One of the great things about English is the room for new words that do what no existing word can do: artsy, carjacking, detox, email, and so on. When I read Maggie Jackson’s comments about the erosion of attention on Marci Alboher’s blog, I knew it was time to introduce a neologism that I’d like to see quickly become standard English. Conjobulation is the state of having so many projects to do and so many errands to run and so many familial pressures to manage and so many interruptions to recover from that sober individuals can be sitting at a stoplight and suddenly have no idea where they are supposed to be going, that they can be in the middle of a conversation and suddenly have no idea what they are talking about, that they can wake in the middle of the night in a panic but have no idea which problem woke them up.

I’d certainly been conjobulated plenty of times, but was stuck with such mundane and limited descriptions as too busy, stressed, harried, swamped and overwhelmed. Words like inundated, drowning, and snowed under were stretches at best and did not have the right feel. Confounded, crazed, and bewildered are great words, but they don’t communicate the external nature of the pressure.

Then one day a couple of years ago, my wife was driving and discussing a number of “issues” and forgot where she was going. A native Spanish speaker who has lived in the U.S. for more than 30 years, she blurted out that she was conjobulated, and I knew she’d hit upon the perfect word. We have used it successfully ever since – successful in that when one of us says we are conjobulated the other knows precisely what is meant. It certainly captures the erosion of attention and focus that plagues our lives today.

A search on Google has revealed that a couple of others have hit upon this word: here, here, and one I won’t link to, but they don’t seem to have recognized the value of their find. I have added conjobulation to my MS Word dictionary. I suggest you do the same, and I hope you’ll begin using it whenever you get the chance. I’m sure if you use it, even internationally, it will almost always be immediately understood. As soon as I submit this blog post, I’m going to submit conjobulated to the Merriam-Webster Open Dictionary. I hope that some of my favorite language bloggers, such as Dan Santow, John McIntyre, and Language Log, will weigh in on its merit. And any help you can provide – by using it in writing and blogging about it – is appreciated.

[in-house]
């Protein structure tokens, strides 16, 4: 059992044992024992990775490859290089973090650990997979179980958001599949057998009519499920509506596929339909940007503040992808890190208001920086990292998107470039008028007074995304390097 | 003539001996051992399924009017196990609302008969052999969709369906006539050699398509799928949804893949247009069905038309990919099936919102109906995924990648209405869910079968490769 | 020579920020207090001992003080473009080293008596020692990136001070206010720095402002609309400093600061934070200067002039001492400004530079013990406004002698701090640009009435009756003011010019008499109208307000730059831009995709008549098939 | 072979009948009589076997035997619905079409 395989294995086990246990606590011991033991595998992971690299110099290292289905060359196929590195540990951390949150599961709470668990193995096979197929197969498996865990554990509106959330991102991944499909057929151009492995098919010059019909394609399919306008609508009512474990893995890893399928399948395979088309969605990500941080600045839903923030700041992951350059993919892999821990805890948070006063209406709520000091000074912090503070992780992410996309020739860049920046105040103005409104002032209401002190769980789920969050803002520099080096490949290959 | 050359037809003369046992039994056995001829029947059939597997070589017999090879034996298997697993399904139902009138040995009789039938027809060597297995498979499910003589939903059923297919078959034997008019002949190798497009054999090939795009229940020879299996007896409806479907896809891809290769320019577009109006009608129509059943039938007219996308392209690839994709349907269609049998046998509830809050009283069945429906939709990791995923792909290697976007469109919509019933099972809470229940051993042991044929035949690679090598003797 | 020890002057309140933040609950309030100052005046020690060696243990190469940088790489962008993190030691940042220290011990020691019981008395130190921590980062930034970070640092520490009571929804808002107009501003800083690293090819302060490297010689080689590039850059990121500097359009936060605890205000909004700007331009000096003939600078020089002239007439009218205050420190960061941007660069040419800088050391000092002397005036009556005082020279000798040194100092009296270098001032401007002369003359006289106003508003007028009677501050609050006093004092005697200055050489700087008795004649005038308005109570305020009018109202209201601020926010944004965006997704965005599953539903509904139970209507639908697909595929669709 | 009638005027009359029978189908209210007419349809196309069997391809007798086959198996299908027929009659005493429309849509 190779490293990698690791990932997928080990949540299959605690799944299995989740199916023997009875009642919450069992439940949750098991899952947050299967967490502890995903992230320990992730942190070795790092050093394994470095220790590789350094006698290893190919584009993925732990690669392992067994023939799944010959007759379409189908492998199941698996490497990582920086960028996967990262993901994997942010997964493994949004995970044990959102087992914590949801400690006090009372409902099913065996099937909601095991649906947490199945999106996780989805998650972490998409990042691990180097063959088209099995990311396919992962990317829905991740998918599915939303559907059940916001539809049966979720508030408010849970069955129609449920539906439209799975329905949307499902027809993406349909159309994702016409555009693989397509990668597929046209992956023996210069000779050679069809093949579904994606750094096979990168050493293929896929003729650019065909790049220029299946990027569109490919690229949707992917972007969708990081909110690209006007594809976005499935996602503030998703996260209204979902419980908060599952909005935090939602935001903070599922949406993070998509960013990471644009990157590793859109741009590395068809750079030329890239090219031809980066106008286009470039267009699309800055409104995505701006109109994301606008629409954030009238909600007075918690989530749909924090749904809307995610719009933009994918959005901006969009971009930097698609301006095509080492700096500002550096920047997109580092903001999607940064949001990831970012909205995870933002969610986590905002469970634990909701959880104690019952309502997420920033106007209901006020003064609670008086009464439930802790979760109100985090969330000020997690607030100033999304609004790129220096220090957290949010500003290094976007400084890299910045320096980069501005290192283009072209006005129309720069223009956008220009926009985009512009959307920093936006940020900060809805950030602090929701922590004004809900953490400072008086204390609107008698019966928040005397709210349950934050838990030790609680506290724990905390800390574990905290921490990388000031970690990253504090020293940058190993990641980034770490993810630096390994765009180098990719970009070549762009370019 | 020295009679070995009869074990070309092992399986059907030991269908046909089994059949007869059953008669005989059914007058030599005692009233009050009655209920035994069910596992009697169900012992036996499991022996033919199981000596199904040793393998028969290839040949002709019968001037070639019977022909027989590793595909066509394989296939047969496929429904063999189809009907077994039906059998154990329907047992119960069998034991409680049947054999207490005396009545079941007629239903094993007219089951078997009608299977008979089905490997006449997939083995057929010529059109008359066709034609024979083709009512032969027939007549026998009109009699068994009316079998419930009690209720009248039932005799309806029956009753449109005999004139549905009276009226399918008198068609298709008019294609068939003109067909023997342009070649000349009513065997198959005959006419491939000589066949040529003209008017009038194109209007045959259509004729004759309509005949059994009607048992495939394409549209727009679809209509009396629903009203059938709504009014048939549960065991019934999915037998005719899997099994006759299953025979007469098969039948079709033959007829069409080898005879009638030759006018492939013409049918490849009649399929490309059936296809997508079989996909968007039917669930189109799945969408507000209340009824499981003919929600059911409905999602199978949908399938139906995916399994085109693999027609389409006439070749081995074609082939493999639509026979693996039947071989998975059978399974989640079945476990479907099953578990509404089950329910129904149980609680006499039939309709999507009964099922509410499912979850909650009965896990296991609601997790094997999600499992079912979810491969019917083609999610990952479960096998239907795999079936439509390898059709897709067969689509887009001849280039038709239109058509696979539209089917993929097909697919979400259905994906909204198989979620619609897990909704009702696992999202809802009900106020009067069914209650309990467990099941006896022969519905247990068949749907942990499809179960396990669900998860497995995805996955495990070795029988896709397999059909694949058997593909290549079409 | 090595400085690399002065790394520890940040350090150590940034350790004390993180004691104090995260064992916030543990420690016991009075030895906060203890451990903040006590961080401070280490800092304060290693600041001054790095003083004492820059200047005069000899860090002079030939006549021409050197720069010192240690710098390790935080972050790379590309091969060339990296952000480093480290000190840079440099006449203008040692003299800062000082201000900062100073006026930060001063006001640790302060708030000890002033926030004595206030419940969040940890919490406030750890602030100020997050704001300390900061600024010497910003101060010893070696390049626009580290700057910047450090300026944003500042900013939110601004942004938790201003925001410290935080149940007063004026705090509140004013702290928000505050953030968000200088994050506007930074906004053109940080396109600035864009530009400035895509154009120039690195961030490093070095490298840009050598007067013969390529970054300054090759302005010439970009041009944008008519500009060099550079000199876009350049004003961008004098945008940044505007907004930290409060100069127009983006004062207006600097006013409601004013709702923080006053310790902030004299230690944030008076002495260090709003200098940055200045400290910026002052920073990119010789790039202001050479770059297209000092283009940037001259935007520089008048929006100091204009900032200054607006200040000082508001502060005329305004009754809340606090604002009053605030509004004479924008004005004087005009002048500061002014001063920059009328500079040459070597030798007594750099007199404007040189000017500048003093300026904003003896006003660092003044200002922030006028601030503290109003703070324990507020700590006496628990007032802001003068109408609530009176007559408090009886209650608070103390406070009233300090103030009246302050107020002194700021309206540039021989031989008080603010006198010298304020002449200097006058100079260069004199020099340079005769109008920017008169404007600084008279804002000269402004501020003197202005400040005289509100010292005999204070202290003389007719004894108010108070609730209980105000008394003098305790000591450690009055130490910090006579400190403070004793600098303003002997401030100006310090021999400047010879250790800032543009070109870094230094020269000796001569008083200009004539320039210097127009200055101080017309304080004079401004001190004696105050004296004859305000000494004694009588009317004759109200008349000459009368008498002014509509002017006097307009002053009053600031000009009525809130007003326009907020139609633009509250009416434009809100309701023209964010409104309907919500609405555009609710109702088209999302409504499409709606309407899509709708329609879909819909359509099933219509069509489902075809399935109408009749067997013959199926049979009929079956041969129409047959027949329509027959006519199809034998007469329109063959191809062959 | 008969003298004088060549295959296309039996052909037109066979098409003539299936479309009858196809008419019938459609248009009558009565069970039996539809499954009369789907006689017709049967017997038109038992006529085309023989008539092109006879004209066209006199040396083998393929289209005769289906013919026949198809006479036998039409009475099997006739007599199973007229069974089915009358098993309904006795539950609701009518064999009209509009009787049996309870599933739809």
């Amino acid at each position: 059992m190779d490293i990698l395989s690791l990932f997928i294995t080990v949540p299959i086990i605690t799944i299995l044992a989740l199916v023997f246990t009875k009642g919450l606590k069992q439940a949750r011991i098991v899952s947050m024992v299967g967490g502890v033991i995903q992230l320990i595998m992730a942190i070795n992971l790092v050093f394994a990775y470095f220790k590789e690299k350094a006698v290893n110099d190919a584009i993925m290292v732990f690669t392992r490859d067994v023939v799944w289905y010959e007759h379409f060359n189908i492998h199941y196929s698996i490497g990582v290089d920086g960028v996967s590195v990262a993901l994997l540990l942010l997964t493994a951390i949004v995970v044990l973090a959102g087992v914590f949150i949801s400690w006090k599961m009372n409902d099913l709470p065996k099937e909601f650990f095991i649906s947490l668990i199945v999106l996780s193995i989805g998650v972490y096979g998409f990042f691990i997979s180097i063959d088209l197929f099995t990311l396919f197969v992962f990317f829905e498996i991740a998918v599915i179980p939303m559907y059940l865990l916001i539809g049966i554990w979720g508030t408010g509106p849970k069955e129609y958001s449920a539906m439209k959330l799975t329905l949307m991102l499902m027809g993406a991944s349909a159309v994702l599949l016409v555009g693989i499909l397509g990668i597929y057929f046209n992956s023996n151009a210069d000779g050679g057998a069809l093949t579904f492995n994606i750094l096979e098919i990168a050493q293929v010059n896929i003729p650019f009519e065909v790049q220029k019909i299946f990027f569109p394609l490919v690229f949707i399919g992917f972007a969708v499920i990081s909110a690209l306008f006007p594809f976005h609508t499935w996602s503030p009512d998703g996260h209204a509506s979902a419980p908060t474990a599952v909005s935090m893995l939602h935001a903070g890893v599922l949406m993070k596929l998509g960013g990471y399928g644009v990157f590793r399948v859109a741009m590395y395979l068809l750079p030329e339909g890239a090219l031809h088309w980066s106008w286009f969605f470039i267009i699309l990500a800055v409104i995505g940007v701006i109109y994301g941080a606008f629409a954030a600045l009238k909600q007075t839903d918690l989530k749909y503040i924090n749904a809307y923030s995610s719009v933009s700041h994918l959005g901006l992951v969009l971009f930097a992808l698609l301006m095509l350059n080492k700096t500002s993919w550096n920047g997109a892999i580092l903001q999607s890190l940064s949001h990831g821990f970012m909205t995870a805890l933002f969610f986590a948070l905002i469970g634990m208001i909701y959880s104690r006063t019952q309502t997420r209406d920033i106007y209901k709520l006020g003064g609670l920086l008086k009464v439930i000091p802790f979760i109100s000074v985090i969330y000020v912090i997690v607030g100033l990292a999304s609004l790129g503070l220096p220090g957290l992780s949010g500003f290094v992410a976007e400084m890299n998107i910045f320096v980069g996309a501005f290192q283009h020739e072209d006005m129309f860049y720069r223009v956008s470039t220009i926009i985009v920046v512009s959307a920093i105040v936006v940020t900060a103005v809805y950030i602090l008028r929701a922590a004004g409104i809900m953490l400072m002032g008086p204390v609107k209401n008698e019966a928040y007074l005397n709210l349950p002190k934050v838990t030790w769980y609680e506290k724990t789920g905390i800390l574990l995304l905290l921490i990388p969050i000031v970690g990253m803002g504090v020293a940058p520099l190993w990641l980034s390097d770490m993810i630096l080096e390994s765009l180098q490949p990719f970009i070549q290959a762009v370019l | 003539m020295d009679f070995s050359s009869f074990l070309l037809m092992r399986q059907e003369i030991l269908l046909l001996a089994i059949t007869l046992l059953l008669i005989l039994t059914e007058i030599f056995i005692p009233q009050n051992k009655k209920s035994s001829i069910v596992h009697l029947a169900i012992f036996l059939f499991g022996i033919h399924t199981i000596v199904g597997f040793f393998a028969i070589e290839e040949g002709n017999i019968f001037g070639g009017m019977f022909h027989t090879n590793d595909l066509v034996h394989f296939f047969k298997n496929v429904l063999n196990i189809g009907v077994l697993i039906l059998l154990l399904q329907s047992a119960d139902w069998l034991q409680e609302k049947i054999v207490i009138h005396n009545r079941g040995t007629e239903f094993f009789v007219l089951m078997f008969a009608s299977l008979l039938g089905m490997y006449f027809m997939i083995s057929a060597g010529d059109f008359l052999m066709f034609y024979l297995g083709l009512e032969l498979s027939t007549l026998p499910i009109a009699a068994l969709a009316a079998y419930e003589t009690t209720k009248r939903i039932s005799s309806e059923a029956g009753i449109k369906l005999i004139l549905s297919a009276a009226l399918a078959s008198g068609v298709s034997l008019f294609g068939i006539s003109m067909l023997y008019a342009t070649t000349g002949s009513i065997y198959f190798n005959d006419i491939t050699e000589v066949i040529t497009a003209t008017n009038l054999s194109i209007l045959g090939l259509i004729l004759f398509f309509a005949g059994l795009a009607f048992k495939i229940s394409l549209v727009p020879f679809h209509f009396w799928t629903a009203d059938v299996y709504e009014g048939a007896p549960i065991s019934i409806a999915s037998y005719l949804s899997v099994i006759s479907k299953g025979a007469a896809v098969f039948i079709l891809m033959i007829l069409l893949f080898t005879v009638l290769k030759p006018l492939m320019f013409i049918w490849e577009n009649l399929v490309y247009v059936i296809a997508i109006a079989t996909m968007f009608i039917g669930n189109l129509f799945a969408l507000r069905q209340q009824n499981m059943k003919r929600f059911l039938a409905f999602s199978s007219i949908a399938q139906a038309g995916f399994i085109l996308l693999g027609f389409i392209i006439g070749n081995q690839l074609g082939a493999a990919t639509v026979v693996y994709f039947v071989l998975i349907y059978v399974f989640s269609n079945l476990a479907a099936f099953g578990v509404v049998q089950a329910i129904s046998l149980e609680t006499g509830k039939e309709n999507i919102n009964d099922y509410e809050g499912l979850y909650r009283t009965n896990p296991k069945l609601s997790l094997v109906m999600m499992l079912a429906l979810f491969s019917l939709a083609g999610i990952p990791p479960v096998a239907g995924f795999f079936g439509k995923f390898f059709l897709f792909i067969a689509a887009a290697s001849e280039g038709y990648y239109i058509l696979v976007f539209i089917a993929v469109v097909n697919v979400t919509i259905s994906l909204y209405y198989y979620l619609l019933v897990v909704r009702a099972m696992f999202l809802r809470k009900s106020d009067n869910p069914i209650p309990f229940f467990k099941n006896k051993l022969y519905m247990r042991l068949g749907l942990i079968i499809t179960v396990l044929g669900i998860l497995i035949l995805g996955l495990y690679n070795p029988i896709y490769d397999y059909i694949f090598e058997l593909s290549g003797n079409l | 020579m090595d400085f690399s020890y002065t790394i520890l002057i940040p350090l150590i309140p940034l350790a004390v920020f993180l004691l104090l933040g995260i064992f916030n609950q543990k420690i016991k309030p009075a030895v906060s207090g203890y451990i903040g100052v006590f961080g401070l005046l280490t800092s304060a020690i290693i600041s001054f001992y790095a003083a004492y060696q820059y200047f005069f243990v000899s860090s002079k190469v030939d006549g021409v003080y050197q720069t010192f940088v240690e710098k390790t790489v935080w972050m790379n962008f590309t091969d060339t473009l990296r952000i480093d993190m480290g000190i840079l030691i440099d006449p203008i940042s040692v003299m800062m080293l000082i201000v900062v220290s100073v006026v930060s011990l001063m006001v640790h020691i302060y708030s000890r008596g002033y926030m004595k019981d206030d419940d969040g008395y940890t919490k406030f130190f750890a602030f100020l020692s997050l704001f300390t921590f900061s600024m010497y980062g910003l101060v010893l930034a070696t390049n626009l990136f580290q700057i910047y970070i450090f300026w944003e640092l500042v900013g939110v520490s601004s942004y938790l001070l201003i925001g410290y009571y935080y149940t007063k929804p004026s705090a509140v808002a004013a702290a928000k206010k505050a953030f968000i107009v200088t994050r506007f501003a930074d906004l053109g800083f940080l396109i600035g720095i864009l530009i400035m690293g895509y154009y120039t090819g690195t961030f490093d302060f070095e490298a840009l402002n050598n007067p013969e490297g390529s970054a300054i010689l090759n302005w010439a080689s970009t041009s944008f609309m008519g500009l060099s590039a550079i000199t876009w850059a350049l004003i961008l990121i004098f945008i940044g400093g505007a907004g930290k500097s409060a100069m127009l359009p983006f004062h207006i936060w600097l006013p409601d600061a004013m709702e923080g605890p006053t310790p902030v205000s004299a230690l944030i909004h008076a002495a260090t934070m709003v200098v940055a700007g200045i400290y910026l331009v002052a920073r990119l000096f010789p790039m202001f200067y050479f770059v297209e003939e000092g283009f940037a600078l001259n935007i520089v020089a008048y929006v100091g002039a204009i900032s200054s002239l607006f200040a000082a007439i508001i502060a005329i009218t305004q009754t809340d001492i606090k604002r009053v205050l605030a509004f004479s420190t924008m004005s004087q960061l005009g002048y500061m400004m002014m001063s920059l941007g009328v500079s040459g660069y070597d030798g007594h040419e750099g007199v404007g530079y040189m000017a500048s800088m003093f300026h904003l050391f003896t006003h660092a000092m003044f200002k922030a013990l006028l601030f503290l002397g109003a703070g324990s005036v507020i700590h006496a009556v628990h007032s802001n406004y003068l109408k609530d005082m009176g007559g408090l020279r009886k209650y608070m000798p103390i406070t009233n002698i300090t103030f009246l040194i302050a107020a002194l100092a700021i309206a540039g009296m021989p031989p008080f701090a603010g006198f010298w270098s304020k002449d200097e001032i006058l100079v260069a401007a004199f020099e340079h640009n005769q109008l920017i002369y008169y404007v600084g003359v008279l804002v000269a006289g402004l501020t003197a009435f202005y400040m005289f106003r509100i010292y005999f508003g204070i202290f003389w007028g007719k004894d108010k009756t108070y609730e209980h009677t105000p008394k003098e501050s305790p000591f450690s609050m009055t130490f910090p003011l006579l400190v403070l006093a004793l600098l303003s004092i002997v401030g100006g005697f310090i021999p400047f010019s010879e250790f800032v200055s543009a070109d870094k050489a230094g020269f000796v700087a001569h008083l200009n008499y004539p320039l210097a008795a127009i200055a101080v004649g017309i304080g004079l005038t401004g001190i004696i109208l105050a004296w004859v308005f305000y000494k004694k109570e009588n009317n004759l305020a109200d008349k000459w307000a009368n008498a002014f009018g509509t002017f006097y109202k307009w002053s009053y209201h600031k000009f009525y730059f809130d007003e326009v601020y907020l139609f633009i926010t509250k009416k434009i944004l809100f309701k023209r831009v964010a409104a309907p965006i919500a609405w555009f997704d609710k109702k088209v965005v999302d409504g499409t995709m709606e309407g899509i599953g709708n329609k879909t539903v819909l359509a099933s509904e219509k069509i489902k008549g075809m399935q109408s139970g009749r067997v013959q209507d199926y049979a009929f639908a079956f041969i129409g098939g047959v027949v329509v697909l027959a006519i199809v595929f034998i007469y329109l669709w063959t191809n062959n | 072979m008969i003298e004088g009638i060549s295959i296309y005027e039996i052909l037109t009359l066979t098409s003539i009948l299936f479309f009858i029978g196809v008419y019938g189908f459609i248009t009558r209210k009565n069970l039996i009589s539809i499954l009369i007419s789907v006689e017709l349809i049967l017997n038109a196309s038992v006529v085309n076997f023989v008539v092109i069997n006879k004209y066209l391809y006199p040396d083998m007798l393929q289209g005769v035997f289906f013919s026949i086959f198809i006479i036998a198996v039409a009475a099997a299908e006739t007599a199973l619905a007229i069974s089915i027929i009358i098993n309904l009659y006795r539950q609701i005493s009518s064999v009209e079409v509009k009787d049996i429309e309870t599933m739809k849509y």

By encouraging the adoption of conjobulation, we may actually spur research into how to combat it.

I only hope I’m not too conjobulated to finish this project.

I’ve started The Writing Wiki using MindTouch. The inspiration was creating a style, tips, and links resource for my UC Berkeley Extension students, but everyone is invited. Check it out, register, and contribute if you’d like.

I’ve earned my livelihood primarily as a writer and writing instructor since 1979. Much has changed: styles, tools, vehicles, topics of interest, and who’s willing to pay for writing and how much. A lot hasn’t changed. “A lot” is still two words. We still fight over the serial comma. And the goal for most writing projects is still to deliver the most valuable information clearly in the fewest possible words.

The media continue to play the dominate role in the evolution of our language, enriching it by pulling street speech up into mainstream communication while training us to communicate carelessly and unclearly. Social media is having a significant impact both good and bad on our language and how we communicate, and it has also made the ability to communicate clearly and succinctly more important than ever.

These topics will keep me busy.